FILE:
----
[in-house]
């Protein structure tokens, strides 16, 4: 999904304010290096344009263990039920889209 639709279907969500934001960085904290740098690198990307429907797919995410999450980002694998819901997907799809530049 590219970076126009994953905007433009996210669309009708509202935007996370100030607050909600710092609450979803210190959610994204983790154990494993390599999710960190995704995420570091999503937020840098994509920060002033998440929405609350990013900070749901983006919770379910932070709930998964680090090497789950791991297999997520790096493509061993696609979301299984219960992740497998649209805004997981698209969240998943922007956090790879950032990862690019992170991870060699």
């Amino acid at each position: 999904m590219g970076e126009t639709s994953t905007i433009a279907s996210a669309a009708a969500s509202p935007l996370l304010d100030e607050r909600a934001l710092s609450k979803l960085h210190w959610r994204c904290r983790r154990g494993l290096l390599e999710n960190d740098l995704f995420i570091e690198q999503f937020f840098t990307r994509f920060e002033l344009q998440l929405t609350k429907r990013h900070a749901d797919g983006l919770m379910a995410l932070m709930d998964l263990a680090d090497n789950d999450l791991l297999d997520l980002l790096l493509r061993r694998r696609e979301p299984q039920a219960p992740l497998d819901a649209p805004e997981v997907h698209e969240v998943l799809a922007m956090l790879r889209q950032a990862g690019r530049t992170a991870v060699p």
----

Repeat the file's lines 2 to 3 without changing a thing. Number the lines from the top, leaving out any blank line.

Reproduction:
């Protein structure tokens, strides 16, 4: 999904304010290096344009263990039920889209 639709279907969500934001960085904290740098690198990307429907797919995410999450980002694998819901997907799809530049 590219970076126009994953905007433009996210669309009708509202935007996370100030607050909600710092609450979803210190959610994204983790154990494993390599999710960190995704995420570091999503937020840098994509920060002033998440929405609350990013900070749901983006919770379910932070709930998964680090090497789950791991297999997520790096493509061993696609979301299984219960992740497998649209805004997981698209969240998943922007956090790879950032990862690019992170991870060699």
């Amino acid at each position: 999904m590219g970076e126009t639709s994953t905007i433009a279907s996210a669309a009708a969500s509202p935007l996370l304010d100030e607050r909600a934001l710092s609450k979803l960085h210190w959610r994204c904290r983790r154990g494993l290096l390599e999710n960190d740098l995704f995420i570091e690198q999503f937020f840098t990307r994509f920060e002033l344009q998440l929405t609350k429907r990013h900070a749901d797919g983006l919770m379910a995410l932070m709930d998964l263990a680090d090497n789950d999450l791991l297999d997520l980002l790096l493509r061993r694998r696609e979301p299984q039920a219960p992740l497998d819901a649209p805004e997981v997907h698209e969240v998943l799809a922007m956090l790879r889209q950032a990862g690019r530049t992170a991870v060699p």